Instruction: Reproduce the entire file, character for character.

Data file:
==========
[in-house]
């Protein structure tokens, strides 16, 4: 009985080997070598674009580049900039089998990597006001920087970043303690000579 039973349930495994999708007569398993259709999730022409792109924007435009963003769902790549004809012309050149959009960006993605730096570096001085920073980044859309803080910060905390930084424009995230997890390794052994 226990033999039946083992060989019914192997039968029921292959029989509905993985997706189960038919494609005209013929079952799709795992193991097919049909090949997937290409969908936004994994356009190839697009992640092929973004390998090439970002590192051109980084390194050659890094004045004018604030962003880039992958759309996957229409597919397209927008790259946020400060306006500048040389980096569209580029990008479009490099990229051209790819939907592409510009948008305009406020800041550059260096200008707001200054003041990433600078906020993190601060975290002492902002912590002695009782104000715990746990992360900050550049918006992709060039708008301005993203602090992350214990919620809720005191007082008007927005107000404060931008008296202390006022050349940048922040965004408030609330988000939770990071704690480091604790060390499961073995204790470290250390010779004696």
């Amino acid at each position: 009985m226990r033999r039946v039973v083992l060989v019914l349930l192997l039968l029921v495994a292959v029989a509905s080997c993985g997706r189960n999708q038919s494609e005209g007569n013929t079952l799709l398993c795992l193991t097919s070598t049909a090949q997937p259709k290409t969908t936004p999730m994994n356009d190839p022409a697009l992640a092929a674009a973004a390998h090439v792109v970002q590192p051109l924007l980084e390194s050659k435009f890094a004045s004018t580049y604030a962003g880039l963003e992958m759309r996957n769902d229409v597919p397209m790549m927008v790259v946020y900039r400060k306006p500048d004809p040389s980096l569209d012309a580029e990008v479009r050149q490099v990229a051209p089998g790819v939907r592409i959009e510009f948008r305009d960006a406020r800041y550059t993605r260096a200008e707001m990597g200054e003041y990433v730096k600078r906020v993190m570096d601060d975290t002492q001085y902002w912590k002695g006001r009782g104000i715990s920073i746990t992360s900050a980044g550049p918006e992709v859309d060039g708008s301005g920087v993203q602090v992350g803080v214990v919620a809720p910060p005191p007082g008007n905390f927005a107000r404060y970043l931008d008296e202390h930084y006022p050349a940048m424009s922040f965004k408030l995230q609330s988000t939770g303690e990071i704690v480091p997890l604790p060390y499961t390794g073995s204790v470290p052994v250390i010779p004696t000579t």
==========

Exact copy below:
[in-house]
């Protein structure tokens, strides 16, 4: 009985080997070598674009580049900039089998990597006001920087970043303690000579 039973349930495994999708007569398993259709999730022409792109924007435009963003769902790549004809012309050149959009960006993605730096570096001085920073980044859309803080910060905390930084424009995230997890390794052994 226990033999039946083992060989019914192997039968029921292959029989509905993985997706189960038919494609005209013929079952799709795992193991097919049909090949997937290409969908936004994994356009190839697009992640092929973004390998090439970002590192051109980084390194050659890094004045004018604030962003880039992958759309996957229409597919397209927008790259946020400060306006500048040389980096569209580029990008479009490099990229051209790819939907592409510009948008305009406020800041550059260096200008707001200054003041990433600078906020993190601060975290002492902002912590002695009782104000715990746990992360900050550049918006992709060039708008301005993203602090992350214990919620809720005191007082008007927005107000404060931008008296202390006022050349940048922040965004408030609330988000939770990071704690480091604790060390499961073995204790470290250390010779004696």
């Amino acid at each position: 009985m226990r033999r039946v039973v083992l060989v019914l349930l192997l039968l029921v495994a292959v029989a509905s080997c993985g997706r189960n999708q038919s494609e005209g007569n013929t079952l799709l398993c795992l193991t097919s070598t049909a090949q997937p259709k290409t969908t936004p999730m994994n356009d190839p022409a697009l992640a092929a674009a973004a390998h090439v792109v970002q590192p051109l924007l980084e390194s050659k435009f890094a004045s004018t580049y604030a962003g880039l963003e992958m759309r996957n769902d229409v597919p397209m790549m927008v790259v946020y900039r400060k306006p500048d004809p040389s980096l569209d012309a580029e990008v479009r050149q490099v990229a051209p089998g790819v939907r592409i959009e510009f948008r305009d960006a406020r800041y550059t993605r260096a200008e707001m990597g200054e003041y990433v730096k600078r906020v993190m570096d601060d975290t002492q001085y902002w912590k002695g006001r009782g104000i715990s920073i746990t992360s900050a980044g550049p918006e992709v859309d060039g708008s301005g920087v993203q602090v992350g803080v214990v919620a809720p910060p005191p007082g008007n905390f927005a107000r404060y970043l931008d008296e202390h930084y006022p050349a940048m424009s922040f965004k408030l995230q609330s988000t939770g303690e990071i704690v480091p997890l604790p060390y499961t390794g073995s204790v470290p052994v250390i010779p004696t000579t």